The Australian Securities and Investments Commission (ASIC) has visited 20 licensees during 2016 and 2017 so far to assess how they are operating under their new Australian financial services licence (AFSL), in addition to discussing compliance with their AFSL obligations.
The program followed the removal of the accountants’ exemption from 1 July 2016, which was previously relied on by accountants when providing advice to SMSFs.
Although most of the licensees were still establishing their businesses under the new regime, many indicated the provision of financial advice was not a large part of their business, the corporate regulator revealed.
Only half the licensees had provided advice at the time of ASIC’s visit.
Areas of concern identified during the visits included:
• uncertainty around ongoing compliance obligations – the licensees were uncertain about the resources required to monitor compliance and what steps were required to comply with their general licensee obligations,
• confusion about what information needed to be uploaded to the Financial Adviser Register (FAR) – nearly half the licensees had not updated the FAR with adviser information, and
• where licensees had not yet provided advice about SMSFs, they were uncertain about what documents needed to be provided to clients, the content of those documents and when they had to be provided to clients – that included the requirements around giving a statement of advice, a key document.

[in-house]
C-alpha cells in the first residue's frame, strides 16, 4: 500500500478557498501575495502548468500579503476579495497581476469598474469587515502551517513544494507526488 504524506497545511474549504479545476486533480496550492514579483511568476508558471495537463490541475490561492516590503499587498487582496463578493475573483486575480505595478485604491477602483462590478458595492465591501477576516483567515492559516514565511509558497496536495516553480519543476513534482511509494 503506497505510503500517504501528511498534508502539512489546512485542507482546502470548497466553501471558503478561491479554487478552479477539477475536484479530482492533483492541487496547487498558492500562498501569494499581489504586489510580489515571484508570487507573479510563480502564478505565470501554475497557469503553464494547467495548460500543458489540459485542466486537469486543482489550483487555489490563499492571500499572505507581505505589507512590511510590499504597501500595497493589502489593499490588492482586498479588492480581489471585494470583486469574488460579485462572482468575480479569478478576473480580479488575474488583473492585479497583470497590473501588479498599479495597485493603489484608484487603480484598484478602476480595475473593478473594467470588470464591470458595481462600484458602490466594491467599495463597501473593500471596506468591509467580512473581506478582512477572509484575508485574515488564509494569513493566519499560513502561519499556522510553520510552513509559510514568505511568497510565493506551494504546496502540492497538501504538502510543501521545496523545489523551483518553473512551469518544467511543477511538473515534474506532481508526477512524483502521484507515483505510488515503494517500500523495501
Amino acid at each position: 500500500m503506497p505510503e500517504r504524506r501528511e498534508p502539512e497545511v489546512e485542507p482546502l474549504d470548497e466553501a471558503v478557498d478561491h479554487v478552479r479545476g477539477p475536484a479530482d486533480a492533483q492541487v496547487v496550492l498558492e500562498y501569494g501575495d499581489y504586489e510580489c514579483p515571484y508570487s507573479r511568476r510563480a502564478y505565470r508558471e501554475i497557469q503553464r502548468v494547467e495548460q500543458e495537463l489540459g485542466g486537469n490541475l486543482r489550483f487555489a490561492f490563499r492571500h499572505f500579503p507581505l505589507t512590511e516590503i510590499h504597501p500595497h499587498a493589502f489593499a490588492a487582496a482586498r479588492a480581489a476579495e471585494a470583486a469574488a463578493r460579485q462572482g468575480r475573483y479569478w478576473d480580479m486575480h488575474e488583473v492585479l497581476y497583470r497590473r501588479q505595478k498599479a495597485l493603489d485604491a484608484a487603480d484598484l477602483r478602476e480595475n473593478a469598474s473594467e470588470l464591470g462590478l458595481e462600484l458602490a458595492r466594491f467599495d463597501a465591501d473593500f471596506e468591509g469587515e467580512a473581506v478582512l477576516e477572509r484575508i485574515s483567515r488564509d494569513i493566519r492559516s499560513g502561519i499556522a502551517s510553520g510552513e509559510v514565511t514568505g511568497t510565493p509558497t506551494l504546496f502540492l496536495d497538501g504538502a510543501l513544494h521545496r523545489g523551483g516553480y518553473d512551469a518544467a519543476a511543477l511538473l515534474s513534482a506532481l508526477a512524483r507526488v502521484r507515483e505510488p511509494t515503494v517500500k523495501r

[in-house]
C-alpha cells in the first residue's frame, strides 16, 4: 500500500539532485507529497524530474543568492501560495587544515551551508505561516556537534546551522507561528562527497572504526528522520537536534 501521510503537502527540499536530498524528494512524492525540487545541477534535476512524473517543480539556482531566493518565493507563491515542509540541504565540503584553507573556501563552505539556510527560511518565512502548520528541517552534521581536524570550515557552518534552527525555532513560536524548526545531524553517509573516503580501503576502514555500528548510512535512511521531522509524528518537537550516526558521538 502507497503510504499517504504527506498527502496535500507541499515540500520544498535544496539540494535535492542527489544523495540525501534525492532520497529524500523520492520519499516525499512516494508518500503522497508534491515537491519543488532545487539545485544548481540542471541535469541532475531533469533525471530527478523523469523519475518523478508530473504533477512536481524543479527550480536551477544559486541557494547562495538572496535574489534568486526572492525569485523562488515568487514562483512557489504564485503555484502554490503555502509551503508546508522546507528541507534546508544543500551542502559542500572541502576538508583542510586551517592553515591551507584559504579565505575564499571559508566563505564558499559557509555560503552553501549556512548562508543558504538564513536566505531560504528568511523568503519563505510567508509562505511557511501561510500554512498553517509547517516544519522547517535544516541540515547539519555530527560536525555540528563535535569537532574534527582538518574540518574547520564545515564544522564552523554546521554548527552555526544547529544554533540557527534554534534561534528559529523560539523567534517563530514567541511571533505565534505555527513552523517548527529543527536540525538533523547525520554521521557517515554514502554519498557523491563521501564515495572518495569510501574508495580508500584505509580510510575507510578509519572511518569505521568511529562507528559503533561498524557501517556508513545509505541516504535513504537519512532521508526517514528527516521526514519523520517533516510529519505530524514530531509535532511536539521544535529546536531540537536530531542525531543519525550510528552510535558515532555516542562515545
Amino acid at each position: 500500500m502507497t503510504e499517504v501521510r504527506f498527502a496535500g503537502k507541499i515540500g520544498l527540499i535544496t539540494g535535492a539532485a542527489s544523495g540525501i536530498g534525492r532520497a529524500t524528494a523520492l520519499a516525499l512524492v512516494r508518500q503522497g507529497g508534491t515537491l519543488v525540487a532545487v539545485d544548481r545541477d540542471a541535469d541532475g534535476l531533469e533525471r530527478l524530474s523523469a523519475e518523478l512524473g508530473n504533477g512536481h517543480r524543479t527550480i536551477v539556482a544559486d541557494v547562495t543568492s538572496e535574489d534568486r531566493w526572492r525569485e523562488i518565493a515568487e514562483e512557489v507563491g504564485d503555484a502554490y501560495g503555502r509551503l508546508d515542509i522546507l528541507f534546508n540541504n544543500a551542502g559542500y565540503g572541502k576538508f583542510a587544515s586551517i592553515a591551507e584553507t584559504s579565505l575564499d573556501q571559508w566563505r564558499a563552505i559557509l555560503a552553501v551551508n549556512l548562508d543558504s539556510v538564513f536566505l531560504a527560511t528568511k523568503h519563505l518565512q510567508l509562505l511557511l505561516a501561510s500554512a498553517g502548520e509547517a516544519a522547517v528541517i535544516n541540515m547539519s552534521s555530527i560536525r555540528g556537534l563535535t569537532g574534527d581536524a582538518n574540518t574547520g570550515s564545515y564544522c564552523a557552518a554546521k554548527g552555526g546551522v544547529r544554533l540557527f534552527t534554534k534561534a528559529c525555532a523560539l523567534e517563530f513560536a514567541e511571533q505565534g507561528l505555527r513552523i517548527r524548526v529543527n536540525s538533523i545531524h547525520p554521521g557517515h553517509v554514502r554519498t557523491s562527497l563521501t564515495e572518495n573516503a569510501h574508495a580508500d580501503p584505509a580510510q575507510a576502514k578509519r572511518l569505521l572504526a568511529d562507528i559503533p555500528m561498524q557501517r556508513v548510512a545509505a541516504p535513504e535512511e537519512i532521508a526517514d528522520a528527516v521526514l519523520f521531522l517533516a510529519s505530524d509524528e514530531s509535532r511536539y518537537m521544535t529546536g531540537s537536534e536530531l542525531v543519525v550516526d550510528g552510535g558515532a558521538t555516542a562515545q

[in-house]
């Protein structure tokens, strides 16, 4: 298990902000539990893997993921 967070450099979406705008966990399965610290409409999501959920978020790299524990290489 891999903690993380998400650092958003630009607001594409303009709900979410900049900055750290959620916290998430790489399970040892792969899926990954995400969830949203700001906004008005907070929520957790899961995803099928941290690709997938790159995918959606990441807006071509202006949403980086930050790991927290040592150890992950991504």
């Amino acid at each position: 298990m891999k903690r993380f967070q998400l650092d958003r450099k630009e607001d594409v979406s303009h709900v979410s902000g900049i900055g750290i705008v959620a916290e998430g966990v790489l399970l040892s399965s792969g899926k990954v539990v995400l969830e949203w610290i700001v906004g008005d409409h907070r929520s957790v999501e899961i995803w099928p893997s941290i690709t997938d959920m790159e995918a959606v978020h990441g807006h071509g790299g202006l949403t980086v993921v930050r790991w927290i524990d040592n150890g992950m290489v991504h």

The licensees ASIC visited indicated they were actively seeking training and assistance on a number of aspects of the AFSL regime.
In light of the findings from this project, the regulator will provide additional education resources for limited AFSLs, particularly around their ongoing compliance obligations and client engagement.
ASIC will shortly provide further guidance on its website on areas of uncertainty highlighted by the visit program.
It will also contact limited licensees that have no advisers recorded on the FAR to remind them of their obligations in relation to the register.
Limited AFSLs that have not recorded any advisers on the FAR are likely to be in breach of the law.
As at 30 June 2017, ASIC had granted 787 limited AFSLs.